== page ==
Audiobook Month [look, they're behind as well] or Week, but that doesn't mean that you shouldn't.) Since I returned from vacation, I've been reading long books in an attempt to find some time to catch up with the blogging, but I'm still listening at a pretty rapid clip (even though I've not started walking again). So, here's number one of the six (and counting) books that are in the rear-view mirror -- a book I finished six weeks ago. (Herewith the disclaimer of not-able-to-remember-much.)
Walter Mosley is one of those authors I keep meaning to read, but never have; so when I was casting about at the shelves looking for something that I could finish up before I left on vacation and spotted Fortunate Son, I decided to give it a listen. (Of course, I had to check first to make sure I wasn't picking up an Easy Rawlins book mid-series, oh the horror!) I'm not sure I understood it. I think it is meant to be a fable.
Tommy Beerman was born prematurely with lung problems, and has lived in neonatal intensive care at the hospital ever since. His mother, Brianna, visits him as often as she can but she needs to work and the hospital is a long way across Los Angeles (by bus) from her work and home. Late one night, Dr. Minas Nolan spots her waiting for her bus and offers her a ride home. Minas is a grieving new father, as his wife died giving birth to their son -- the hale and hearty Eric. Soon he is taking Brianna home every night. Brianna is black and Minas is white. They become lovers and Minas convinces Brianna that the only way Tommy will survive is if she brings her frail son home. Brianna and Tommy move into Minas' mansion, Brianna begins nurturing the motherless Eric and the boys -- different in race but in many other ways as well -- grow close.
Brianna dies when the boys are about eight or nine, and Tommy's birthfather -- uninterested in him until now -- removes him from the Nolan's home. Tommy is neglected, soon figures out how to stop attending school (where he is bullied), and begins living on the street working for a local drug dealer. Eric rages against the losses in his life and becomes an overachieving, but emotionally distant, athlete and student. The boys' paths will cross again.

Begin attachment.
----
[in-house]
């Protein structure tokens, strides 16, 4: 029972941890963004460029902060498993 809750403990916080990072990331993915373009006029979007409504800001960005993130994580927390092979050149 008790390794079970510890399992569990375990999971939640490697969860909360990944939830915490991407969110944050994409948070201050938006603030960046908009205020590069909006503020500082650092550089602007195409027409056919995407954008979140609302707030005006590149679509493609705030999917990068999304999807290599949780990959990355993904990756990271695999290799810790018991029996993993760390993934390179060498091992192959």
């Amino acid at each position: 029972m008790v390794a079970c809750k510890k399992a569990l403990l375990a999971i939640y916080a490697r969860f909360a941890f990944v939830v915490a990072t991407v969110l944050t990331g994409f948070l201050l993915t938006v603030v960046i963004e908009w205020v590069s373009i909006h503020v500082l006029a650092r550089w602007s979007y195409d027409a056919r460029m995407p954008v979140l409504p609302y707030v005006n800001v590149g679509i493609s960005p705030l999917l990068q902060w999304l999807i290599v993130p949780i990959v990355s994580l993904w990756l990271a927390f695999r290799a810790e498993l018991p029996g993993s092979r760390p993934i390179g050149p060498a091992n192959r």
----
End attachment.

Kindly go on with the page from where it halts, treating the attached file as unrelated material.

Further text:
The title is ironic (I think) as the "fortunate" son (Eric) can't make human connections, while the less fortunate Tommy experiences jail, beatings, rape, hunger and social isolation (all before he's 20 years old), but retains his humanity. It all seemed a bit obvious to me, but maybe I've completely missed the point. The moral of the fable is ... there is more than one way to be fortunate? As I said, fairly obvious. So, I listened to this book anticipating some additional enlightenment, some twist, some complexity. It never came. I didn't care for it much.
Lorraine Toussaint reads the novel. I enjoyed listening to her deep, silky voice which switches easily from the urban black inflections of Tommy's relatives and acquaintances to Minas' patrician and slightly Scandinavian tones to an immigrant Chinese housekeeper to a black woman on her way to law school. Tommy's gentle soul is evident in her interpretation, as is the remote and aloof Eric. Her narrative voice is pleasing, but accurately reflects the situations in which the two boys find themselves. As a woman, she is an interesting choice to tell this story, but she does a fine job.
I'm not much of a music listener (I hardly ever listen to music now that there are audiobooks), and I never have been. But in my youth, I loved Creedence Clearwater Revival (why? that is a very good question ... those guys were bad boys and I was mostly a good girl). All the time I was listening to this book, one of the other tracks of my brain is saying, "Wasn't there a song with this title?" Why yes there is and it's from CCR and it's the favorite song of those who cared enough to vote for their favorite at that website. Let's pause for a short trip down memory lane. (Post title is the song's chorus.)
[The 1968 photo of CCR appears to be in the public domain as it was published without a copyright notice. It was retrieved from Wikimedia Commons.]
Fortunate Son by Walter Mosley
Narrated by Lorraine Toussaint
Time Warner AudioBooks (now Hachette), 2006. 9:25